Now, all of that being said, the film is far from perfect.  The scenes with Paul Bettany smell of cliches and the bizarre visual effects on his face are just a strange distraction (and Bettany himself didn’t know about it until he saw the finished film).  What’s more, to have the true villain behind this be the one that they chose was stupid.  You have to have been watching either Clone Wars or Rebels (and thus be a hard-core fan) to not just react “What the fuck?” and honestly it was stupid to bring that character back in those shows in the first place (not to mention that Rebels gives away the character’s final fate so what’s the point of bringing in this villain that we know can’t be used very well).  Given how important an ending can be, it almost kills the film.

But, then we get that final card game, of Han doing just what he needs to do to get that ship that we know belongs to him, a ship that now has “a most peculiar dialect” as 3PO will put in Empire.  And if we don’t ever get the sequel they planned, well maybe that is for the best given that the plans seemed odd.  That’s okay.  We know where Han is headed and his future is just what we want it to be.

extra review:

Solo was under-appreciated by critics and at the box office (at least compared to previous Star Wars films) but it was still a blockbuster and it earned some award nominations (Ron Howard mentioned getting sympathetic tweets and e-mails over the “disappointing” opening and noted that it was the largest opening of his career).  For a film that really flew under the radar but was consistently entertaining, I submit Tag, a film that made less than a quarter of what Solo made (with an opening 1/10 of what the #1 film made the same opening weekend) and didn’t earn a single award nomination.

Second Under-appreciated Film of 2018

Tag  (dir. Jeff Tomsic)

“I never had any friends later on like the ones I had when I was twelve.  Jesus, did you?”  Stephen King  –  “The Body”

I’ve spent a lot of time thinking about that quote, especially since I was twelve years old when I first read it.  I was determined to keep those friends as we grew older but as so often happens, things got in the way.  We live in different places and I’m not a Facebook person so only one of them do I have real contact with, though he and I very close.  But the line resonates amazingly with this film.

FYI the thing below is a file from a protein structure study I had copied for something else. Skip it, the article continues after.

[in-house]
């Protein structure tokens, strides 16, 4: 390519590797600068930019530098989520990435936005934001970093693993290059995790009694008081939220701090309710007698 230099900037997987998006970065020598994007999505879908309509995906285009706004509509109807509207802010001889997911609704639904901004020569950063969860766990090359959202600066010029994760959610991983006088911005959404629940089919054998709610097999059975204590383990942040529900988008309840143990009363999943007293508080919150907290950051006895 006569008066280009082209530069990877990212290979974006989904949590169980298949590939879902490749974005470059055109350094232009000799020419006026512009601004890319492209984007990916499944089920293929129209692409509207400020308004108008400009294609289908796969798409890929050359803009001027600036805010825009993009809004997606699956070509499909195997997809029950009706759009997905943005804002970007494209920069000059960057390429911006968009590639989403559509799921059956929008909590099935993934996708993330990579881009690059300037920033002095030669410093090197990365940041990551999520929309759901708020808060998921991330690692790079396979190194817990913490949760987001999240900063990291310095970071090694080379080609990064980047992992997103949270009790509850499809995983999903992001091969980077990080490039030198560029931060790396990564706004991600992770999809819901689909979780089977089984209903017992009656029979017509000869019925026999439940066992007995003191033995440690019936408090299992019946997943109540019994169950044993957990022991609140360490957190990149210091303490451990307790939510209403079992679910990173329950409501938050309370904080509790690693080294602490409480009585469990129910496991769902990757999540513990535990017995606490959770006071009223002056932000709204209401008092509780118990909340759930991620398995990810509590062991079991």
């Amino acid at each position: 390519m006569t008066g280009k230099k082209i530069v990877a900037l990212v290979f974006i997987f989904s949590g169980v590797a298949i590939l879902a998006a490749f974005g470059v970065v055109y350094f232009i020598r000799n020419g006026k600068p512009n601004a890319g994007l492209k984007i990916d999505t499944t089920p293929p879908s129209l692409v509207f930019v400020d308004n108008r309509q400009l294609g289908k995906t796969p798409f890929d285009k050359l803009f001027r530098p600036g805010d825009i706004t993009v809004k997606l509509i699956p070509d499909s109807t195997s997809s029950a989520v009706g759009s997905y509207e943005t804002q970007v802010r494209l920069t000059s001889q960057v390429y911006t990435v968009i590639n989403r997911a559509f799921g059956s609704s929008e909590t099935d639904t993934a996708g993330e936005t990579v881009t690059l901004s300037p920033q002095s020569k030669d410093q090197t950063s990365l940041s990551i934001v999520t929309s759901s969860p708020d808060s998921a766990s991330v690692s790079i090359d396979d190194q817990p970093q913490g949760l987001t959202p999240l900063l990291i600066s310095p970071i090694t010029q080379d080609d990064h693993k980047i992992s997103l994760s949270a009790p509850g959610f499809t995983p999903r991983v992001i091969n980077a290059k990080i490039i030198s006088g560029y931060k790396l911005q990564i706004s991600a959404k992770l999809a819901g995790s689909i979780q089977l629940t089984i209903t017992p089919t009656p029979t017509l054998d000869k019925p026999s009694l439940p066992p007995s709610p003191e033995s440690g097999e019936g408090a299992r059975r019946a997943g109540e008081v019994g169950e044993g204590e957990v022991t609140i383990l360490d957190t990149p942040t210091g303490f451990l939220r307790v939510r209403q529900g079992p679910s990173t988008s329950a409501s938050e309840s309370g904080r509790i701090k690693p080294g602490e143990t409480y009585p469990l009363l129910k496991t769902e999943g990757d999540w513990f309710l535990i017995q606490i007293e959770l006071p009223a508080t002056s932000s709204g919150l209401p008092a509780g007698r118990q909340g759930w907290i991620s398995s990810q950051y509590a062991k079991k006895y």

“This game, it’s given us a reason to be in each other’s lives for all these years.”  That’s what Ed Helms as Hogie says, explaining to the Wall Street Journal reporter who has decided, instead of writing a story about a kind of boring businessman and instead writing about the game of tag he’s playing with his friends every May for the last 30 years.

The film makes great use of several great character actors that dive into their roles.  As the friends we get Jon Hamm, Ed Helms, Jake Johnson (brilliantly playing the stoned friend), Hannibal Burress, Jeremy Renner (fantastically athletic) with Steve Berg entertaining as the hanger-on who desperately wants to be part of the game and Isla Fisher in a hilariously sexy, aggressive performance as Helms’ wife who loves her husband, loves his passion for the game and knows she’s the best at the game and should be allowed to play (girls aren’t allowed – the game was started by nine year old boys, after all) but also knows she’s too competitive to play.

This film contains three of the most entertaining action scenes of recent years, not just because they have been brilliantly choreographed but because, with Jeremy Renner’s hilarious deadpan description of what is going on, it manages to bring a new level of humor to such scenes that are usually fairly humorless.  They keep the film exciting and funny and always entertaining.  They have magnificent stunts (bear in mind that doing one of them, Renner broke his right elbow and his left wrist) and Renner is in such great shape (he was the heir apparent at one point for both the Bourne and the M:I franchises) that they are always believable as well as entertaining.  The third one gets even better because it gives the others a chance to give their own voiceover (“Hazelnut?  What kind of bitch drinks hazelnut?”).

These all also work really well because the film has some truly magnificent editing.  The way it bounces back and forth between the characters has some truly great cuts and it’s part of what makes the film so entertaining.  It has fantastic dialogue, the kind of thing you get when you have a bunch of friends who have known each other their whole lives:”Let’s synchronize our watches.”  “I don’t know how to do that.”  “I don’t wear a watch.”  “Time is a construct.” or “You’re on Team Callahan?” and all of things that the line implies in the film.  The dialogue shows depth of their friendships and how friends talk after a long time.

What’s more, the film does what films need to do: while in the midst of some tragedy, they manage to find some humor.  In what seems like a sad ending (I don’t want to say what it is if you haven’t seen it), it also manages to find just the exactly right ending, one of the best endings of the year, that makes it all hilarious again.